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EnglishEdit

Alternative formsEdit

EtymologyEdit

Borrowed from Old French, from Late Latin visualis (of sight), from Latin visus (sight), from videre (to see), past participle visus; see visage.

PronunciationEdit

  • IPA(key): /ˈvɪʒʊəl/, /ˈvɪzjʊəl/, /ˈvɪʒəl/
  • (US) IPA(key): /ˈvɪʒuəl/, /ˈvɪʒwəl/

AdjectiveEdit

visual (comparative more visual, superlative most visual)

  1. Related to or affecting the vision.
    • 2013 May-June, William E. Conner, “An Acoustic Arms Race”, in American Scientist, volume 101, number 3, page 206-7:
      Earless ghost swift moths become “invisible” to echolocating bats by forming mating clusters close [] above vegetation and effectively blending into the clutter of echoes that the bat receives from the leaves and stems around them. Many insects probably use this strategy, which is a close analogy to crypsis in the visible world—camouflage and other methods for blending into one’s visual background.
  2. (obsolete) That can be seen; visible.

Derived termsEdit

Related termsEdit

TranslationsEdit

NounEdit

visual (plural visuals)

  1. Any element of something that depends on sight.
  2. An image; a picture; a graphic.
  3. (in the plural) All the visual elements of a multi-media presentation or entertainment, usually in contrast with normal text or audio.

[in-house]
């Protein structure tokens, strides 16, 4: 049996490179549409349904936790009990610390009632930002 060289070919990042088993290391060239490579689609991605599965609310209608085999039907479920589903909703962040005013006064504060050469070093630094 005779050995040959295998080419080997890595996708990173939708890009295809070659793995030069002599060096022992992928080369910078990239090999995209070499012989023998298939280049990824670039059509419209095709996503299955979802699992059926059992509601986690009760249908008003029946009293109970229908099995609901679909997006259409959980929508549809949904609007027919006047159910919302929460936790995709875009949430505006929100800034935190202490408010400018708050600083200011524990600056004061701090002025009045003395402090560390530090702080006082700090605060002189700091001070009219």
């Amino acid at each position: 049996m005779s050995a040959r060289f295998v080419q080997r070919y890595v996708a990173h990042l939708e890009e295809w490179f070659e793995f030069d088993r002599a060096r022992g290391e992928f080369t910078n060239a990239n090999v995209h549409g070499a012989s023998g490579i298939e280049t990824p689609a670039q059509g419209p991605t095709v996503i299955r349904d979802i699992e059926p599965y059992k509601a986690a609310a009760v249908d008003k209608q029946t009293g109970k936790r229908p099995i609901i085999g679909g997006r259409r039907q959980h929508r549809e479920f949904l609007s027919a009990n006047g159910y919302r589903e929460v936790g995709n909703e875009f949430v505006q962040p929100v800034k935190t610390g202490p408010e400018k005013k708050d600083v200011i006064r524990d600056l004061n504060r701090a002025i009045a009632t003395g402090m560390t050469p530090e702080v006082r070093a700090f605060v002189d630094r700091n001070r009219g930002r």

4. (advertising) A preliminary sketch.

Further readingEdit

AnagramsEdit


AsturianEdit

EtymologyEdit

Borrowed from Late Latin visuālis, from Latin visus.

AdjectiveEdit

visual (epicene, plural visuales)

  1. visual

CatalanEdit

EtymologyEdit

Borrowed from Late Latin visuālis, from Latin visus.

AdjectiveEdit

visual (masculine and feminine plural visuals)

  1. visual

Derived termsEdit

Further readingEdit


GalicianEdit

EtymologyEdit

Borrowed from Late Latin visuālis, from Latin visus.

AdjectiveEdit

visual m, f (plural visuais)

  1. visual

Derived termsEdit


PortugueseEdit

EtymologyEdit

Borrowed from Late Latin visuālis, from Latin visus.

AdjectiveEdit

visual m, f (plural visuais, comparable)

  1. visual

Derived termsEdit


SpanishEdit

EtymologyEdit

Borrowed from Late Latin visuālis, from Latin visus.

AdjectiveEdit

visual (plural visuales)

  1. visual

Derived termsEdit